Yorkshire Golf Guide

Yorkshire makes a great fuss about its sporting credentials. From cricket, to cycling, to their showing in the Olympic medal table, you simply cannot ignore the quality of what Yorkshire has to offer (their total of 14 would have beaten New Zealand, South Africa and Canada). Whisper it quietly, though, but Yorkshire is also setting the pace when it comes to the quality of its golf.

Not only can it claim no fewer than three Ryder Cup venues, it also boasts some of the scenic and historically rich courses anywhere in the UK. For anyone contemplating a golf break without the many hours travelling that a trip to St Andrews entails, Yorkshire offers some deliciously rich pickings.

The Pick of the Crop

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Arguably the pick of the crop is the unfashionable but splendidly genteel Ganton Golf Club in the Vale of Pickering. Set eleven miles inland from Scarborough and laid out in 1891, the course has all the feel of a seaside links. Its 6,998 yards of rolling fairways and innumerable, cavernous bunkers give the 1949 Ryder Cup venue the unique charm of a links without the sea. The list of those who have contributed to its design will tell serious golf fans all they need to know: Vardon, Ray, Braid, Taylor, Colt and MacKenzie. Course designers don’t come any better.

The Golden Triangle

Close rivals to Ganton in terms of layout and sporting challenge are to be found on the northern fringe of the thriving city of Leeds. Alwoodly and Moortown are the stand outs amongst a spray of excellent courses the encircle Yorkshire’s unofficial capital city.

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Moortown staged the 1929 Ryder Cup. It is a regular Open qualifying course and boasts not only picturesque moorland views, but also some fiendishly challenging holes. It is magnificent.

Sitting cheek by jowl with Moortwon is Alwoodly which enjoys the same high, well drained rolling heathland and moorland topography and an equally testing layout. Alwoodly is notable as the first creation of the great Alistair Mackenzie. But the Leeds Golf Club, Ilkley, Pannal, and Moor Allerton are just four more courses fringing Leeds’s northern margins – what the locals call the golden triangle – that warrant a passing mention.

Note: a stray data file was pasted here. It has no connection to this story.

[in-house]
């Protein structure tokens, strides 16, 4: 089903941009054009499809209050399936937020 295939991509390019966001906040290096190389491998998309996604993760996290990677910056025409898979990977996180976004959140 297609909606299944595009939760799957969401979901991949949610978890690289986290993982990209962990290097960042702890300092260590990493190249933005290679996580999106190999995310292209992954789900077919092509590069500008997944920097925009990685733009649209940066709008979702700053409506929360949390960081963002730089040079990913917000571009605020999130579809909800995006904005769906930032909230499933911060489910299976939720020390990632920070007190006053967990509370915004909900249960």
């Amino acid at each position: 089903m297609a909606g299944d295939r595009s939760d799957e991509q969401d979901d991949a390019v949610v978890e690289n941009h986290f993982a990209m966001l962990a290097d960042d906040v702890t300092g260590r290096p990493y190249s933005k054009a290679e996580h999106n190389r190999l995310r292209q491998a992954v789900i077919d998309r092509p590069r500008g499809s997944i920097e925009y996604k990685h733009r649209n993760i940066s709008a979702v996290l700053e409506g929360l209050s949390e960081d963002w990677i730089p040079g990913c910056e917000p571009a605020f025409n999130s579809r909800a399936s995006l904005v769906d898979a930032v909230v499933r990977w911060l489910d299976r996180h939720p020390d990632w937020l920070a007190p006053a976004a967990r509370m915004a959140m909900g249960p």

The third of Yorkshire’s Ryder Cup courses is Lindrick in South Yorkshire which hosted the famous tournament in 1957 – an event notable as the first GB and Ireland win in 24 years.  At 6,000 yards Lindrick is too short for serious professional competition, but for mere mortals it still represents a test as well as a treat.

Golfing Hospitality at its Best

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Less vaunted historically but no less playable is the rolling parkland of Oulton Hall, to the South of Leeds. Outon Hall golf packages benefit offer 27 beautifully manicured and subtly challenging holes – as laid out by contemporary designer Dave Thomas – in combination with an impeccably well-appointed four star hotel. You could hardly wish for a more comfortable base from which to explore the golden golfing treats that Yorkshire has to offer.

And away from the extravagant history and proud boasts of its premiere venues Yorkshire also boasts courses that evoke the spirit of a bygone age. The delightfully picturesque nine-hole challenge offered by the Ben Rhydding golf club, set against the majestic back-drop of Ilkley Moor’s famous Cow and Calf Rocks, is a nostalgic delight. From its home-made honesty box to the invariably relaxed welcome of its membership, Ben Rhydding is the perfect example of how Yorkshire may have plenty of big hitters to recommend it, but how it also boasts a rich seam of gold medal class alternatives.

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